Powell Warns of Pandemic Surge Tempering Vaccine’s Economic Hope
(Bloomberg) -- Federal Reserve Chair Jerome Powell cautioned lawmakers that the U.S. economy remains in a damaged and uncertain state despite progress made in the development of Covid-19 vaccines.
“Recent news on the vaccine front is very positive for the medium term,” Powell said during a hearing Tuesday before the Senate Banking Committee. “For now, significant challenges and uncertainties remain, including timing, production and distribution, and efficacy across different groups.”
Powell also pointed with concern to the resurgence of the virus across the U.S. and around the world.
“The rise in new Covid-19 cases, both here and abroad, is concerning and could prove challenging in the next few months,” he said.
Powell gave no immediate indication how the central bank may respond to those worries when it conducts its next policy meeting scheduled for Dec. 15-16, though he reiterated that it would use all of its tools to help the economy recover.
Responding to a question from Democratic Senator Sherrod Brown of Ohio, Powell said the Fed remains committed to using its tools for as long as necessary. In addition, he said more fiscal stimulus may be necessary, after the Cares Act proved key to supporting the economy through the pandemic.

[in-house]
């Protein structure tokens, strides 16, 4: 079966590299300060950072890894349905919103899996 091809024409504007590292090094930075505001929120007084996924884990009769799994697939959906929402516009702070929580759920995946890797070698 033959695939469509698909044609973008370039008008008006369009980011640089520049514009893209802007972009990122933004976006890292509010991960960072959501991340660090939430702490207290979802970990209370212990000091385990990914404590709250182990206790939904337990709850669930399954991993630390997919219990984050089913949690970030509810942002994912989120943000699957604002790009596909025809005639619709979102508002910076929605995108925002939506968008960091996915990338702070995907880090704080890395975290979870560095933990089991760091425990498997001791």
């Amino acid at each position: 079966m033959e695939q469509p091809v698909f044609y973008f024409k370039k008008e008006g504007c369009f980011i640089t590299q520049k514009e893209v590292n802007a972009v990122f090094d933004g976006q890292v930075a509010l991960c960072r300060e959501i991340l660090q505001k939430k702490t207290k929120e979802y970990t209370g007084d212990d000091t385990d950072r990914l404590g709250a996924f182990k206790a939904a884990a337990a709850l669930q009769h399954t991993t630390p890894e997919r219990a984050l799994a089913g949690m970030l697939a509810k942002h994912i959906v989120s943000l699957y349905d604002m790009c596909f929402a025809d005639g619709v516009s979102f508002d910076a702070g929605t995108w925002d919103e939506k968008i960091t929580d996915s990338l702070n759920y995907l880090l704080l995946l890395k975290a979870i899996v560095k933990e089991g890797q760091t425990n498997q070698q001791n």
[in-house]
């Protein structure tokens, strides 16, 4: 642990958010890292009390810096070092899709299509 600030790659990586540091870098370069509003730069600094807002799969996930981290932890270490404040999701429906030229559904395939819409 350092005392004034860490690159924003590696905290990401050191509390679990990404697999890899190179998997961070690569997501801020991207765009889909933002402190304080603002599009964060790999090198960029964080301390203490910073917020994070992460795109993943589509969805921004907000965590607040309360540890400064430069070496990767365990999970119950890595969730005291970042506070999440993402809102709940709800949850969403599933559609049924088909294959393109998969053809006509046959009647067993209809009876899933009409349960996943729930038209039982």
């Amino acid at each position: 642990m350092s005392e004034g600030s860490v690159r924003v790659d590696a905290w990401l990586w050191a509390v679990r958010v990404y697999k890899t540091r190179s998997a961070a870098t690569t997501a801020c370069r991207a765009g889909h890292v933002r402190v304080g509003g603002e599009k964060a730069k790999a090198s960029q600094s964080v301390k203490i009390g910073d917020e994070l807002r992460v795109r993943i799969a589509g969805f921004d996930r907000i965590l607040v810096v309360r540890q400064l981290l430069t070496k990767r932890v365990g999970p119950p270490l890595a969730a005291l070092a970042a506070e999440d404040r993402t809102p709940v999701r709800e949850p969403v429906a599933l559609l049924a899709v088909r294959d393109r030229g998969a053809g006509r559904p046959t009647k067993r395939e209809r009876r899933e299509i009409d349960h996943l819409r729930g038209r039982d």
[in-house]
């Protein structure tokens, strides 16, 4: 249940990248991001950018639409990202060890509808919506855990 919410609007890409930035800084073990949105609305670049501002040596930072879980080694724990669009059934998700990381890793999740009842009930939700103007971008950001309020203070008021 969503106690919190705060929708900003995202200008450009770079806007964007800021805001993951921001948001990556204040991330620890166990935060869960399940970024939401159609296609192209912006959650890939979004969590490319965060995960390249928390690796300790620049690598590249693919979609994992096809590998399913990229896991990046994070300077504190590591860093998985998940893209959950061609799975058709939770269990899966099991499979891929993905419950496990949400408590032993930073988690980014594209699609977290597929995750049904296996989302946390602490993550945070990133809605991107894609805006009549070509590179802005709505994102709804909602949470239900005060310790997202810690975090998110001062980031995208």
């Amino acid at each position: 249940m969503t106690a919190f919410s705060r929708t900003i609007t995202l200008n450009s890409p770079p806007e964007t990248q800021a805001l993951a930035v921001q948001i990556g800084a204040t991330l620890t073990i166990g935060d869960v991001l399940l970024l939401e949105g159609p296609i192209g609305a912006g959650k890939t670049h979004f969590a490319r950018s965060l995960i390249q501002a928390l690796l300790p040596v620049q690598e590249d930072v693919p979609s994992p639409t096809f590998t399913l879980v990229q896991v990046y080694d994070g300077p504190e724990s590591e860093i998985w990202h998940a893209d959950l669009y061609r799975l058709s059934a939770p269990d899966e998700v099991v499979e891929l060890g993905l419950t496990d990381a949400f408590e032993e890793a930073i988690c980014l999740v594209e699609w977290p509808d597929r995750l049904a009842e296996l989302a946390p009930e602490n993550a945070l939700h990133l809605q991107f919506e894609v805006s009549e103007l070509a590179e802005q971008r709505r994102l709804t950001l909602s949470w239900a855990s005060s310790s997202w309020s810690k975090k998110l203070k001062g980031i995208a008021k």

In his testimony, Powell acknowledged that growth and the labor market had significantly rebounded since the second quarter of this year, but that many Americans continued to suffer.
“Although we welcome this progress, we will not lose sight of the millions of Americans who remain out of work,” he said. He also said in response to questions that many small businesses are at risk of going out of business over the winter.
Fed, Treasury Friction
The hearing was the first appearance of the Fed chair and Treasury Secretary Steven Mnuchin together after they disagreed earlier this month over the expiration of several emergency loan programs set up after the pandemic hit in March.
Fed officials including Powell had pushed for the extension of all the central bank’s lending facilities, saying they served as critical backstops and restored market confidence. Most of the funds are scheduled to expire on Dec. 31.
But some of of the programs have been sparsely used. These include the Main Street facility, which supports bank lending to mid-sized companies, as well as facilities to aid the corporate bond market and the debt of cash-strapped municipalities.
Mnuchin announced earlier this month that those Fed programs must sunset at the end of December, and asked the central bank to return unused funding authorized for the programs by Congress.
The Fed responded -- in a rare public fracture between the two institutions -- that it “would prefer that the full suite of emergency facilities” remain as a backstop “for our still-strained and vulnerable economy.”
Even with the disagreement, Mnuchin praised Powell during the hearing and said the two had been speaking “constantly.”
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